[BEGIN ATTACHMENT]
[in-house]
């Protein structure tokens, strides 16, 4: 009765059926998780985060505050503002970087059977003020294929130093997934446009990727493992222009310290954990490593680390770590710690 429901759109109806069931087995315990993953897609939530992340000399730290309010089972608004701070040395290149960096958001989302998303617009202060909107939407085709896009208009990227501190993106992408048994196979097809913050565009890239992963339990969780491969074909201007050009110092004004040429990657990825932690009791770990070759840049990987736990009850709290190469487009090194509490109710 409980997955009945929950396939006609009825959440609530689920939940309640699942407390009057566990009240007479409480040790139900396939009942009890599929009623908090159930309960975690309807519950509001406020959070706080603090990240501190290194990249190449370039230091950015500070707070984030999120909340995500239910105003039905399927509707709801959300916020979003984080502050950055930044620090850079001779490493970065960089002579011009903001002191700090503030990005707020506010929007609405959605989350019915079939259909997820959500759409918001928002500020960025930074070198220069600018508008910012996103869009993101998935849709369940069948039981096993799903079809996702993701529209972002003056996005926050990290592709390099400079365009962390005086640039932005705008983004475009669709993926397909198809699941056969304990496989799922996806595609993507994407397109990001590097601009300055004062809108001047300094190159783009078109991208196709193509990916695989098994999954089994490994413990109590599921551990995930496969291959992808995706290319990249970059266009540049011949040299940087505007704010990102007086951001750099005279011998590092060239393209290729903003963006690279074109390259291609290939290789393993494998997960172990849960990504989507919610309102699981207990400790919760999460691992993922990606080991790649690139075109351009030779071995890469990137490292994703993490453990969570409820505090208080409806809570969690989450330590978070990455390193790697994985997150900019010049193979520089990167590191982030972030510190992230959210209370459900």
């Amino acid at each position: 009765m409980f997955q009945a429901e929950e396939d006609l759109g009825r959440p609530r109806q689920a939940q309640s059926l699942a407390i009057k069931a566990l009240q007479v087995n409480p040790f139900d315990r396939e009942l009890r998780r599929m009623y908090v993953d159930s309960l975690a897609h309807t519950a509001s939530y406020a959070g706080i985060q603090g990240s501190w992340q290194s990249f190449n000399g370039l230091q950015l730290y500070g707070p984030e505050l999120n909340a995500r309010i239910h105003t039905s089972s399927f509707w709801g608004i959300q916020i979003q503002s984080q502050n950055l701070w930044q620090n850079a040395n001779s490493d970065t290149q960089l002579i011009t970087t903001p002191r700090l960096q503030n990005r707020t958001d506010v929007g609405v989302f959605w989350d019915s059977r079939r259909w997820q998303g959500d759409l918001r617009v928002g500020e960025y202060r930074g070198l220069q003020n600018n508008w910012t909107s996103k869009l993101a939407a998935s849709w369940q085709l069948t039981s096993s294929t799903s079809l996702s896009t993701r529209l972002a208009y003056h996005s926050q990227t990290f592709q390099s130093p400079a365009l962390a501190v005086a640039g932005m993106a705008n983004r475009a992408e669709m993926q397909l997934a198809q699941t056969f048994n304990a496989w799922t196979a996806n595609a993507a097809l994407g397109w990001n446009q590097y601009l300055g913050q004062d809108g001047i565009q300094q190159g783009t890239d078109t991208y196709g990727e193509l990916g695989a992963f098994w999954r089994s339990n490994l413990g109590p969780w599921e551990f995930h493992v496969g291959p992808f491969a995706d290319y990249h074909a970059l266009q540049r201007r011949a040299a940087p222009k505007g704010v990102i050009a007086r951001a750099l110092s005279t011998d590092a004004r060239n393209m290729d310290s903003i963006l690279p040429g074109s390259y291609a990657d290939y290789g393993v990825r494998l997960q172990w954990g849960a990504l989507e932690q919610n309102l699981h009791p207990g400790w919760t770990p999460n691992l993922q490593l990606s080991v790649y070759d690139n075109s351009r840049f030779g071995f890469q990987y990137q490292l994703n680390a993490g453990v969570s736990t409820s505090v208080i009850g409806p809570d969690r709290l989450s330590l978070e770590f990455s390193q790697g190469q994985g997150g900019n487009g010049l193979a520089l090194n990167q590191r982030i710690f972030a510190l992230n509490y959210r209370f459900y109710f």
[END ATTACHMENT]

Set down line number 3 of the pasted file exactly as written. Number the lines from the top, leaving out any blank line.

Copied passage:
């Amino acid at each position: 009765m409980f997955q009945a429901e929950e396939d006609l759109g009825r959440p609530r109806q689920a939940q309640s059926l699942a407390i009057k069931a566990l009240q007479v087995n409480p040790f139900d315990r396939e009942l009890r998780r599929m009623y908090v993953d159930s309960l975690a897609h309807t519950a509001s939530y406020a959070g706080i985060q603090g990240s501190w992340q290194s990249f190449n000399g370039l230091q950015l730290y500070g707070p984030e505050l999120n909340a995500r309010i239910h105003t039905s089972s399927f509707w709801g608004i959300q916020i979003q503002s984080q502050n950055l701070w930044q620090n850079a040395n001779s490493d970065t290149q960089l002579i011009t970087t903001p002191r700090l960096q503030n990005r707020t958001d506010v929007g609405v989302f959605w989350d019915s059977r079939r259909w997820q998303g959500d759409l918001r617009v928002g500020e960025y202060r930074g070198l220069q003020n600018n508008w910012t909107s996103k869009l993101a939407a998935s849709w369940q085709l069948t039981s096993s294929t799903s079809l996702s896009t993701r529209l972002a208009y003056h996005s926050q990227t990290f592709q390099s130093p400079a365009l962390a501190v005086a640039g932005m993106a705008n983004r475009a992408e669709m993926q397909l997934a198809q699941t056969f048994n304990a496989w799922t196979a996806n595609a993507a097809l994407g397109w990001n446009q590097y601009l300055g913050q004062d809108g001047i565009q300094q190159g783009t890239d078109t991208y196709g990727e193509l990916g695989a992963f098994w999954r089994s339990n490994l413990g109590p969780w599921e551990f995930h493992v496969g291959p992808f491969a995706d290319y990249h074909a970059l266009q540049r201007r011949a040299a940087p222009k505007g704010v990102i050009a007086r951001a750099l110092s005279t011998d590092a004004r060239n393209m290729d310290s903003i963006l690279p040429g074109s390259y291609a990657d290939y290789g393993v990825r494998l997960q172990w954990g849960a990504l989507e932690q919610n309102l699981h009791p207990g400790w919760t770990p999460n691992l993922q490593l990606s080991v790649y070759d690139n075109s351009r840049f030779g071995f890469q990987y990137q490292l994703n680390a993490g453990v969570s736990t409820s505090v208080i009850g409806p809570d969690r709290l989450s330590l978070e770590f990455s390193q790697g190469q994985g997150g900019n487009g010049l193979a520089l090194n990167q590191r982030i710690f972030a510190l992230n509490y959210r209370f459900y109710f």